— Kirsten Block, director of education, professional development and outreach 

Watercolor in the woods: A beginner’s guide to painting the natural world (Rosalie Haizlett Illustration, Instagram)

A few years ago, while I was visiting my sister in Pittsburgh, I stumbled across Seth Pitt’s artwork in a coffee shop. I loved his pieces. They are whimsical and heartfelt and somehow communicate aspects of life’s heaviest challenges with beautiful stories and characters. On the back of his prints, he described his studio’s hometown, Thomas, West Virginia, which is in Tucker County. It sounded so lovely and cozy that my mom and I visited last summer. I fell in love with the little town, and went back last fall with one of my best friends to hike at Dolly Sods, which is nearby. I wanted to go back this spring.

My visit is postponed, but Instagram is a great way to keep up with the artists and galleries in Thomas. Seth tagged some other local artists recently on Instagram, and I have found some new favorite accounts to follow, including Rosalie Haizlett’s. She was supposed to show her work at another lovely gallery in Thomas called Bloom. If you love nature, I think you’ll enjoy her work. I saw earlier this week that she is offering an online painting course.

I have been taking yoga and dance classes online, and have found that comforting, so when I saw this class, I thought it might be fun to share for this week’s Staff Picks. I haven’t worked up the courage to sign up yet, but I’m getting there! Every other night I work on an adult coloring book, and it’s helping. I’m hoping that learning more about art will help during these heartbreaking times.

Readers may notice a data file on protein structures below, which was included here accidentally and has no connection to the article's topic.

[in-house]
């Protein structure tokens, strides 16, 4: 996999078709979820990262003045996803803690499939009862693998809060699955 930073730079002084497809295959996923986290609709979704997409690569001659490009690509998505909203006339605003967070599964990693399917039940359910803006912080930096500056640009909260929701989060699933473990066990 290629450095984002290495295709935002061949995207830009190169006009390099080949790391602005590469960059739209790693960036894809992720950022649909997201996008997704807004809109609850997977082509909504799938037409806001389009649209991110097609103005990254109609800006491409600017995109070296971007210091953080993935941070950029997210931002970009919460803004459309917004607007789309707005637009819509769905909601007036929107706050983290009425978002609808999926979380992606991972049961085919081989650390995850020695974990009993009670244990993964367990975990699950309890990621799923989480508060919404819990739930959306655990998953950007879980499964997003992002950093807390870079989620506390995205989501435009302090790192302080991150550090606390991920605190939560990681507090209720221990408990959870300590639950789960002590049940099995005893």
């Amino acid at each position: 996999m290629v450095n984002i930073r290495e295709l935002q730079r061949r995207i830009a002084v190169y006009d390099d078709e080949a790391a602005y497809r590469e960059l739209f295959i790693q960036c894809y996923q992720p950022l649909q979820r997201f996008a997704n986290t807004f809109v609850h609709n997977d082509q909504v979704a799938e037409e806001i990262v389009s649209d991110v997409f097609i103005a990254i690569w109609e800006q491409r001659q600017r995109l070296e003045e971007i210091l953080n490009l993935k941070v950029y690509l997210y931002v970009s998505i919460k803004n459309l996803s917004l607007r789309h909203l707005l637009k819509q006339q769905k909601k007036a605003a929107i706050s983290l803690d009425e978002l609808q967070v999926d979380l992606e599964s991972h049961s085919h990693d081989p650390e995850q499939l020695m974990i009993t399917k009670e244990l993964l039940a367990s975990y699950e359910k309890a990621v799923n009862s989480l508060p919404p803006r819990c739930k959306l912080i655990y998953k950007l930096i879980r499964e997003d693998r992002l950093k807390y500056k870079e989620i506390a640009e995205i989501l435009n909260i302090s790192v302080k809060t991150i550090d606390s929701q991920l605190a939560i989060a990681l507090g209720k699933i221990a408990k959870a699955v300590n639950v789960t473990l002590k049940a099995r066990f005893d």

Here are the Instagram accounts that keep me excited to get back to West Virginia and bring up fond memories to continue to navigate this crisis. I hope they brighten your days as much as they do mine: @theartofseth, @rosaliehaizlett, @thosewhobloom, @nellierosetextiles and @tuckercounty_wv.

P.S.: Nellie Rose is organizing a campaign to make masks to help with the shortage of N95 masks. It is called Holler! MASKFORCE. Learn more here.

— Ally Frick, multimedia and social media content manager 

Jackbox Games

This company offers a handful of trivia, drawing and word games that you can play remotely with friends and family. My favorite game they’ve created is Trivia Murder Party, a killer game with a funny yet deranged host that kills off players during rounds of trivia and fun mini games. I usually play these games in person, but the website explains how to use platforms like Zoom and Google Hangouts to connect with others. It’s a great way to get a big group of people together for a bit of fun while we’re all cooped up at home. 

— Stephanie Paxson, diversity and undergraduate education coordinator

Music to Be Bored (José Gregorio (Bam) Rodríguez, Facebook)  
My cousin, a Grammy-award winner bass player (yep, I’m bragging) based in New York City, is doing a meditation music set every night live at 9 p.m. EDT during COVID-19 social distancing. It’s helping me pause every night to enjoy an hour of breathing, inspiration and community during these challenging times. (Also on Instagram here, but Facebook sound is better).
 Quira Zeidan, education and public outreach coordinator
ASBMB Today Staff
ASBMB Today Staff

This article was written by a member or members of the ASBMB Today staff.